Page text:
Acute Bilateral Renal Vein Thrombosis Secondary to Sepsis from Pyelonephritis
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Leslie A. Harris, Marvin J. Van Every, Larry J. Fundell
Department of Medical Education (LAH), Gundersen Lutheran Medical Foundation, Department of Urology (MJvE) and Department of Diagnostic Radiology (LJF), Gundersen Lutheran Health System, USA
Vol. 38 (1): 132-134, January - February, 2012
A 62-year-old obese female with no known chronic medical problems presented to the emergency department complaining of increasing fatigue and generalized weakness over several weeks duration. She appeared toxic with tachycardia, tachypnea, and hypotension. Initial laboratory tests revealed white blood cell count of 23,000/µL with a left shift, sodium of 151 mmol/L, potassium of 5.3 mmol/L, bicarbonate of 6 mmol/L, chloride of 121 mmol/L, creatinine of 1.8 mg/dL, glucose of 700 mg/dL, and positive serum ketones. Her urine was grossly bloody, and urinalysis revealed greater than 100 white blood cells and 100 bacteria per high-power field. Due to impending respiratory failure, she was intubated and transferred to the intensive care unit with a diagnosis of diabetic hyperosmolar non-ketotic acidosis and sepsis from pyelonephritis.
On examination, the patient was noted to grimace with abdominal palpation. Bedside abdominal ultrasound was obtained and suggested a left renal mass, but imaging was suboptimal. After stabilization with intravenous (IV) fluids, insulin, and antibiotics, a computed tomography (CT) scan of abdomen and pelvis with IV contrast was ordered and showed bilateral RVTs and a 7.3 × 4 × 4 cm heterogeneously enhancing solid mass with cystic components of the left kidney (Figure-1). Several lung nodules were also evident. The radiographic findings were most consistent with pyelonephritis, bilateral septic thrombosis, and septic pulmonary emboli. Anticoagulation was initiated with IV heparin and warfarin. Heparin was discontinued when the International Normalized Ratio (INR) was therapeutic. Pyelonephritis was treated with 3 weeks of ciprofloxacin after urine cultures grew Klebsiella pneumonia. The patient did well and was discharged from the hospital after 10 days.
A follow-up CT scan at 4 weeks demonstrated improvement of the pyelonephritic changes and resolution of the right RVT. After 20 weeks of treatment, her creatinine improved to 1.0, and her CT scan showed resolution of both RVTs (Figure-2). Warfarin was discontinued, and the patient continued to do well in follow-up.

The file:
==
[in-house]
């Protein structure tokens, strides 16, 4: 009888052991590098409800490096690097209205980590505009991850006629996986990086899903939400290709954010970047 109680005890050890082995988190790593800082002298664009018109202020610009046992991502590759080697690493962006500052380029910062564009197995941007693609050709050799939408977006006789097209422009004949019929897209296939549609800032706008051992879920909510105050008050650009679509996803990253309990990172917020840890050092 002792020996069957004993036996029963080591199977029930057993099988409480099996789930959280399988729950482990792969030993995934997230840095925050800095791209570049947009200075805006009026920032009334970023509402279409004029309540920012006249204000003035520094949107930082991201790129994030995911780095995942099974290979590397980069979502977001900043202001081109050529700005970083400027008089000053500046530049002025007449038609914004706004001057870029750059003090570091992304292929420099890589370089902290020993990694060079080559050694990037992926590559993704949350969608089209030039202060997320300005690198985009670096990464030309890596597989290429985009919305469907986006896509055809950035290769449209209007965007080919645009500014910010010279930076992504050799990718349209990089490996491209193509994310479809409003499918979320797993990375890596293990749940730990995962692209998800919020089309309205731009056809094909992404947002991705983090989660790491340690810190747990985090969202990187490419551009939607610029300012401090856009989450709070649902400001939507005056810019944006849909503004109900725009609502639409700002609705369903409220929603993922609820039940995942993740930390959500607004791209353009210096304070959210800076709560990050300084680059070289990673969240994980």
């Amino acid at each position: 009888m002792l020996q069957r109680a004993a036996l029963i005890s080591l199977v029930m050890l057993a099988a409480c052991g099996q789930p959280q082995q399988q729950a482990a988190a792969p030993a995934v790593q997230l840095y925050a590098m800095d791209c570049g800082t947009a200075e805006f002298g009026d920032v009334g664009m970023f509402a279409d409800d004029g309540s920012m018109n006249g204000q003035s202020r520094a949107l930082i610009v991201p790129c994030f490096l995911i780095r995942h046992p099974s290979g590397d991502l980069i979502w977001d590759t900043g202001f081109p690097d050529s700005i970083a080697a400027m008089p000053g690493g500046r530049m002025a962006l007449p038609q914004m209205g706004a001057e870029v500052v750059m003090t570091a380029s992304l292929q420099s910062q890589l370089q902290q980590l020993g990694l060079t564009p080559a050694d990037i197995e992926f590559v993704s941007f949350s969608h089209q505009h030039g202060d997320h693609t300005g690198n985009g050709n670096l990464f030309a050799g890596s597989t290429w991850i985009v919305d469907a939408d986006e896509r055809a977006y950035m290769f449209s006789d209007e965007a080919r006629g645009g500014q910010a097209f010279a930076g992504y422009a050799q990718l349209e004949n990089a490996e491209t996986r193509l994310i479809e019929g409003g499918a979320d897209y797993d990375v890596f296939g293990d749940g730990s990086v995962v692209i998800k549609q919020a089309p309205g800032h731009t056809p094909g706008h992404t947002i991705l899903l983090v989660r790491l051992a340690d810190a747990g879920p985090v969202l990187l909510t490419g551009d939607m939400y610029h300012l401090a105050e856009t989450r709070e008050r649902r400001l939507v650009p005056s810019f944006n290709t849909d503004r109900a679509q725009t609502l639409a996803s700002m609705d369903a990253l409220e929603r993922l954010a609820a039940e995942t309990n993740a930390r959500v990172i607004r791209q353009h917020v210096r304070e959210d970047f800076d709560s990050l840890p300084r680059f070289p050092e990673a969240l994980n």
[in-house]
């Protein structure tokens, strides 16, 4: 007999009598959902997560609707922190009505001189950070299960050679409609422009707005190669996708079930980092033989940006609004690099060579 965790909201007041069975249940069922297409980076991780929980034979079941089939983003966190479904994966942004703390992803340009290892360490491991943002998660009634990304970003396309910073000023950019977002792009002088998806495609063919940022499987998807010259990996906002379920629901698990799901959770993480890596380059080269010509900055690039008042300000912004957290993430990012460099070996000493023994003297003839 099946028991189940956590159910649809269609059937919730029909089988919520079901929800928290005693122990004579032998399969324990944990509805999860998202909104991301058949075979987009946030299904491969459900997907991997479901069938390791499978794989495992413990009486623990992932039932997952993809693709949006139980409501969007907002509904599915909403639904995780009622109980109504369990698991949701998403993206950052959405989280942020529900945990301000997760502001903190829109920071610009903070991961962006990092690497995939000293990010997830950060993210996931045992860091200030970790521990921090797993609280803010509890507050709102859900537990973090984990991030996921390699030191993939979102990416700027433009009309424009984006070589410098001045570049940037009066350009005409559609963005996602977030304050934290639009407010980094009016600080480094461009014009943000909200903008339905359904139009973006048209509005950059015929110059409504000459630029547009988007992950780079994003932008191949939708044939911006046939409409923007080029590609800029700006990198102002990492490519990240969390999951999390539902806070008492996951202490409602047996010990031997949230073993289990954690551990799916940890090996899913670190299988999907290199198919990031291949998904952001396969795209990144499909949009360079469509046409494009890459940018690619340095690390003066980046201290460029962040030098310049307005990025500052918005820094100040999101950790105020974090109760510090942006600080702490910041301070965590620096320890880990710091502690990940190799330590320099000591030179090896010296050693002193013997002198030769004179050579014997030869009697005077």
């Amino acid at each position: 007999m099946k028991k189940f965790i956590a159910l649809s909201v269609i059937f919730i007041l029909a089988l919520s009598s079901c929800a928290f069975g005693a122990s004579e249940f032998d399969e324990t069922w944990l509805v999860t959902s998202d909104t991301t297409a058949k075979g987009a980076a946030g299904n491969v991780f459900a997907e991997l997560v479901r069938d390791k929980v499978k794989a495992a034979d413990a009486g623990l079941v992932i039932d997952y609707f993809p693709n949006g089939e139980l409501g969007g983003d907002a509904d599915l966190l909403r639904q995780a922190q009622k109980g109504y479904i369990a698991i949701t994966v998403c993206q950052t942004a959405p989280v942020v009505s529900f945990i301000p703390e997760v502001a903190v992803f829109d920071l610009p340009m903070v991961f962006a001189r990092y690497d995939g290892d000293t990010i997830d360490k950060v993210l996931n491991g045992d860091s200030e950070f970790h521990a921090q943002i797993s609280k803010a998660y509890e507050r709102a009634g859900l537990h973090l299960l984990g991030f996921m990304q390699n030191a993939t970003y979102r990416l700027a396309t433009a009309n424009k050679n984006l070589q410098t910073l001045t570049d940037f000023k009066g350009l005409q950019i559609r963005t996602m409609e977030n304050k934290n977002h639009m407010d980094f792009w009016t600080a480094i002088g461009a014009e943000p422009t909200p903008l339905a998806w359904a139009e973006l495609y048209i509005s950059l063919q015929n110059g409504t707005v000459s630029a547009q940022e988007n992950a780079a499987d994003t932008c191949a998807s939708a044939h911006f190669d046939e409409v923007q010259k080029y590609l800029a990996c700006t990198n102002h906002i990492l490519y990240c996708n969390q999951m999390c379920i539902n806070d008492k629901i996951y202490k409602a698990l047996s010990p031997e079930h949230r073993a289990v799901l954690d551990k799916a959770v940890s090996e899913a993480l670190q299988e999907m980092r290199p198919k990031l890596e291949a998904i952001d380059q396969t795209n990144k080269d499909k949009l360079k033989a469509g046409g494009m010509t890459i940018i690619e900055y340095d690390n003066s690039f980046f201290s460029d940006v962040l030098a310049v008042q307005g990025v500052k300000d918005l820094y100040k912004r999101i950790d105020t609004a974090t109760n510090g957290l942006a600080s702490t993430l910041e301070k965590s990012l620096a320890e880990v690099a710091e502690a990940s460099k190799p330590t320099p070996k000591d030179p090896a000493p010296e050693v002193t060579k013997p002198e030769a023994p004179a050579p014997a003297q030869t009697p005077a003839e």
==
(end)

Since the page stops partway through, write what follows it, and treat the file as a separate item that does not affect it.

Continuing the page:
RVT is most often seen in the pediatric population but has been reported in adults with variable presentations. Acute RVT classically presents as macroscopic hematuria and flank pain. This pain originates from renal vein obstruction and absent collateral venous return (1).
Causes of RVT are nearly all due to hypercoaguable states. The most common cause of RVT is nephrotic syndrome. Other etiologies include renal cell carcinoma, renal transplantation, antiphospholipid antibody syndrome, lupus, trauma, oral contraceptive use, and sepsis (2).
Doppler ultrasonography is a good screening test for RVT and will show decreased flow in the vein or a discrete mass. Additionally, RVT can be diagnosed with CT by demonstrating thrombus in the renal vein and nephromegaly. CT scan can also show ipsilateral prolonged corticomedullary differentiation, thickening of the renal fascia, stranding of the perinephric fat, and perinephric hemorrhage, which are suggestive of RVT (1).
Treatment of RVT is important, as high morbidity and mortality rates have been reported if RVT is left untreated (3). In the past, the mainstay of treatment was surgery, which generally included a nephrectomy. Surgery is now rarely required because conservative management, including supportive therapy, anticoagulation, and thrombolysis, are generally very effective. Thrombolytics are generally reserved for patients with severe disease, poor prognosis, massive clot burden, and bilateral RVT with acute renal failure (1).
In summary, RVT can manifest as hematuria and loin pain and is generally caused by a hypercoaguable state. Diagnosis is made with clinical suspicion and imaging. Treatment depends on the patient and, as our case demonstrates, conservative management can lead to an optimal outcome.
- Witz M, Kantarovsky A, Morag B, Shifrin EG: Renal vein occlusion: a review. J Urol. 1996; 155: 1173-9.
- Qian Q, Saucier NA, King BF: Acute bilateral renal vein thrombosis. Am J Kidney Dis. 2009; 54: 975-8.
- Wysokinski WE, Gosk-Bierska I, Greene EL, Grill D, Wiste H, McBane RD 2nd: Clinical characteristics and long-term follow-up of patients with renal vein thrombosis. Am J Kidney Dis. 2008; 51: 224-32.
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